Saturday, July 12, 2014

The Ashcan School (pt. 1)

Meanwhile in America, an art world was developing entirely of its own invention.  Although success and popularity in the art world then still required study in Europe, many painters chose not to follow the methods of European Cubism and Abstract Art because they found those ways too complicated.  Instead, this class of American artists in the early 1900s focused their efforts on more conservative art and paintings of traditional subjects and subject matter, not focusing on finding new approaches and images to paint.  It may not have been the most exciting of developments in the history of art given the apparent lack of progress toward artistic theories and innovative styles, but this counter-movement, so to speak, found a niche of its own.
The world did not stop developing technologically.  The business world (especially of America) was on an incline, and city populations continued to rise.  The world was an environment of growing industrial nations, at least until the war.  Newer generations adapted to the changed scenery, and a new Modern life was fully adopted.  With these changes came questions of identity and the shrinking away of the old customs, but some artists sought to answer these philosophical problems through simply opening one's eyes to the contemporary world.  Such was the itinerary of the Ashcan School.
The Ashcan School became the popular name identifying the group of artists who made realistic pictures of the most ordinary features of the contemporary scene.  These were artists who rebelled against the idealism of an academic approach to art and instead sought to paint life as they saw it being played out all around them.  American art, then, focusing on what was to be seen on the Modern scene, turned to city's night-life and cafés, streets, alleys, and theaters.  The Ashcan School in particular played a major role in American art from about 1908 to 1913, culminating in the great Armory Show of 1913, which was the first large exhibition of modern art in America.  For the first time on such a grand scale, the works of Paul Cézanne, Vincent Van Gogh, Paul Gauguin, Henri Matisse, Edvard Munch, and Pablo Picasso (among many others) were brought to the attention of the American public, effectively involving them in the historical scene of European art (though Paris remained—and in some respects has remained even to this day—the center of the art world on a whole).  In total, the show presented 1300 works by 300 artists.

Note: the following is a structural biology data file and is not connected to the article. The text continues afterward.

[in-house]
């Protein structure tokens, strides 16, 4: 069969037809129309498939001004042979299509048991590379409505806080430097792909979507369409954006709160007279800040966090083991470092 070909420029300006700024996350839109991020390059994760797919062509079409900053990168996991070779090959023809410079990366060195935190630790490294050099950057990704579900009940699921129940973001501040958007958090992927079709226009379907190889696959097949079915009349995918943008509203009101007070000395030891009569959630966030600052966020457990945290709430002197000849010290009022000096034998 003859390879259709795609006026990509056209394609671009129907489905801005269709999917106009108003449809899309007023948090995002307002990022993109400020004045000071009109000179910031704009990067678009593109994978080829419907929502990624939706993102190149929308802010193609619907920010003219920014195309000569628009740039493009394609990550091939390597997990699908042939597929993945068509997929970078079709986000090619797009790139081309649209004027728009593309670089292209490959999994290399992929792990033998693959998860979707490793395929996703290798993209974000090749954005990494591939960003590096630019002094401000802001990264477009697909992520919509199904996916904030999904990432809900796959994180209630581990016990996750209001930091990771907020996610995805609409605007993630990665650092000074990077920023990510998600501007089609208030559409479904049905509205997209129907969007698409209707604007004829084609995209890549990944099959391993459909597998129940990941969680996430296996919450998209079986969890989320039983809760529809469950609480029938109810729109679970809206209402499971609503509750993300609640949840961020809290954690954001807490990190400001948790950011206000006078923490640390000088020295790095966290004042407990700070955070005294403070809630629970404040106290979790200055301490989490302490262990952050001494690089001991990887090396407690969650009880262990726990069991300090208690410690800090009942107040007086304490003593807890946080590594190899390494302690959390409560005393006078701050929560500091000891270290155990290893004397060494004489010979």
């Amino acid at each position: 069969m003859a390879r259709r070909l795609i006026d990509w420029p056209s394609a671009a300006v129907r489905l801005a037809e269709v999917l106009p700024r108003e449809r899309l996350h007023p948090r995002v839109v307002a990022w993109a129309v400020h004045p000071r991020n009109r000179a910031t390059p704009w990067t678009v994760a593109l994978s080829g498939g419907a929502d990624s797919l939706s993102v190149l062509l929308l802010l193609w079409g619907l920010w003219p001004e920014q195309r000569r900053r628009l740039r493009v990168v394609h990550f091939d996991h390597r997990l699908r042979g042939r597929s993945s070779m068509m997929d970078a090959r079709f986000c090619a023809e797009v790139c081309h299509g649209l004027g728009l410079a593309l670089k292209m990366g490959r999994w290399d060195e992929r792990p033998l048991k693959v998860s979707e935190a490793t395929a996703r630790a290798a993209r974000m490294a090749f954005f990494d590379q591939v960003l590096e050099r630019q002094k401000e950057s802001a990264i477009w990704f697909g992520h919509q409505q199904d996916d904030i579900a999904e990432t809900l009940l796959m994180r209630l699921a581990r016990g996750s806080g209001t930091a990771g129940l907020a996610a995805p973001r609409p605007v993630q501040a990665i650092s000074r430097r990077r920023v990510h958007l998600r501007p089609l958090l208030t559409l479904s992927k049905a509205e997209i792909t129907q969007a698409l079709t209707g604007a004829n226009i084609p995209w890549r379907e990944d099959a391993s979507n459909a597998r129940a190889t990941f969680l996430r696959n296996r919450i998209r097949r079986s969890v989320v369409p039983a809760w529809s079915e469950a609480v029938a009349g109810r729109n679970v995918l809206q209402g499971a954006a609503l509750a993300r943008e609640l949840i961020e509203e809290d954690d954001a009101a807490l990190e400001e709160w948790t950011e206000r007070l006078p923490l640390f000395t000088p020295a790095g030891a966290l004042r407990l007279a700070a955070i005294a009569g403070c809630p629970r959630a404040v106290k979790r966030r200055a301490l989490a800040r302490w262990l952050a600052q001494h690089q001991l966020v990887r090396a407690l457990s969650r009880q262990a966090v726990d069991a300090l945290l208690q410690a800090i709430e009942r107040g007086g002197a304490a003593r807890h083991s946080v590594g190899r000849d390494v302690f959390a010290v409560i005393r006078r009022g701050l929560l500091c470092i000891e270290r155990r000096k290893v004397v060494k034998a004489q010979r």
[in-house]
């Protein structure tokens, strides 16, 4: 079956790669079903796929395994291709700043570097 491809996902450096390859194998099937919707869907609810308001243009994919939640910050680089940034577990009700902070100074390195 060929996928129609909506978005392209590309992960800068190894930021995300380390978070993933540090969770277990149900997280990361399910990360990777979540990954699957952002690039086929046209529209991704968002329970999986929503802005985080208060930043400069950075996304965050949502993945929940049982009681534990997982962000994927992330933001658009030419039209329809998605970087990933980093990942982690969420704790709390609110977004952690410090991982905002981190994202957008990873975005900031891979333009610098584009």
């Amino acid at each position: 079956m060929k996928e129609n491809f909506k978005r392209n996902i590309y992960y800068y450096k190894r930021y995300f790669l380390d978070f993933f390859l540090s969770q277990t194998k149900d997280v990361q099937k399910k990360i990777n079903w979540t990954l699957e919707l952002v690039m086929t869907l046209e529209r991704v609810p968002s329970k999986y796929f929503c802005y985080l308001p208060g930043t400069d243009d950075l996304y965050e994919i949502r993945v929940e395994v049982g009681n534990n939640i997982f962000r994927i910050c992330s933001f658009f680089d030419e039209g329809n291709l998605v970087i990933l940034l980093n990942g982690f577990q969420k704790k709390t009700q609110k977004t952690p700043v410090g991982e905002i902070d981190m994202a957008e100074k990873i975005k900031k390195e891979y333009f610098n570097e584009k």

The European works caused the greatest excitement and controversy.  Some tried to understand the new works; some tried to explain them; but most just laughed at them or were enraged.  The finer delicacies of Cubist and Expressionist art are, after all, not easily detectable upon a first glance, but the Ashcan artists took particular disgust in such abstract-minded works.  The room where the Cubist paintings were hung became known as "the Room of Horrors" to them.  Surely art should be truer to real-life humanity, they concluded.  And I think there is a good chunk of the population today which would agree with them.

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